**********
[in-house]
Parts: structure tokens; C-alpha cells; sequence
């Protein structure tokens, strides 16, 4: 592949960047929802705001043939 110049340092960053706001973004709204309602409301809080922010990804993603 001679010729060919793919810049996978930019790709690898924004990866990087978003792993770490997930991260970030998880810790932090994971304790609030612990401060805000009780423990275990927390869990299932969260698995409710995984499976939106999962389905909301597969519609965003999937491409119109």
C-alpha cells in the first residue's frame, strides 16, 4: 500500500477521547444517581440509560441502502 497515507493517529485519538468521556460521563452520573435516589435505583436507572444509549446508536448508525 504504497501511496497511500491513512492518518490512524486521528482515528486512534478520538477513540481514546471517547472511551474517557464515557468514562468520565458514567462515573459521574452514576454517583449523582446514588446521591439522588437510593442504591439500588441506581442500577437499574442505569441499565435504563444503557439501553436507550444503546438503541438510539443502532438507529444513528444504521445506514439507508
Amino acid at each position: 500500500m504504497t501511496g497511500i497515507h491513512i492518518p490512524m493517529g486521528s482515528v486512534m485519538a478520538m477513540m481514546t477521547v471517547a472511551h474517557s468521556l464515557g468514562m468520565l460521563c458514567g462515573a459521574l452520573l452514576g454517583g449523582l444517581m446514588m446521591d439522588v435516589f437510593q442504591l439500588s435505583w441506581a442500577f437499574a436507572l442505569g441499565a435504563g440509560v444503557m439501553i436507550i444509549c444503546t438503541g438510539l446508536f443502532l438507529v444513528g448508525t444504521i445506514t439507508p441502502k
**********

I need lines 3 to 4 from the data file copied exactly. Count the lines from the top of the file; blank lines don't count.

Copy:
């Protein structure tokens, strides 16, 4: 592949960047929802705001043939 110049340092960053706001973004709204309602409301809080922010990804993603 001679010729060919793919810049996978930019790709690898924004990866990087978003792993770490997930991260970030998880810790932090994971304790609030612990401060805000009780423990275990927390869990299932969260698995409710995984499976939106999962389905909301597969519609965003999937491409119109």
C-alpha cells in the first residue's frame, strides 16, 4: 500500500477521547444517581440509560441502502 497515507493517529485519538468521556460521563452520573435516589435505583436507572444509549446508536448508525 504504497501511496497511500491513512492518518490512524486521528482515528486512534478520538477513540481514546471517547472511551474517557464515557468514562468520565458514567462515573459521574452514576454517583449523582446514588446521591439522588437510593442504591439500588441506581442500577437499574442505569441499565435504563444503557439501553436507550444503546438503541438510539443502532438507529444513528444504521445506514439507508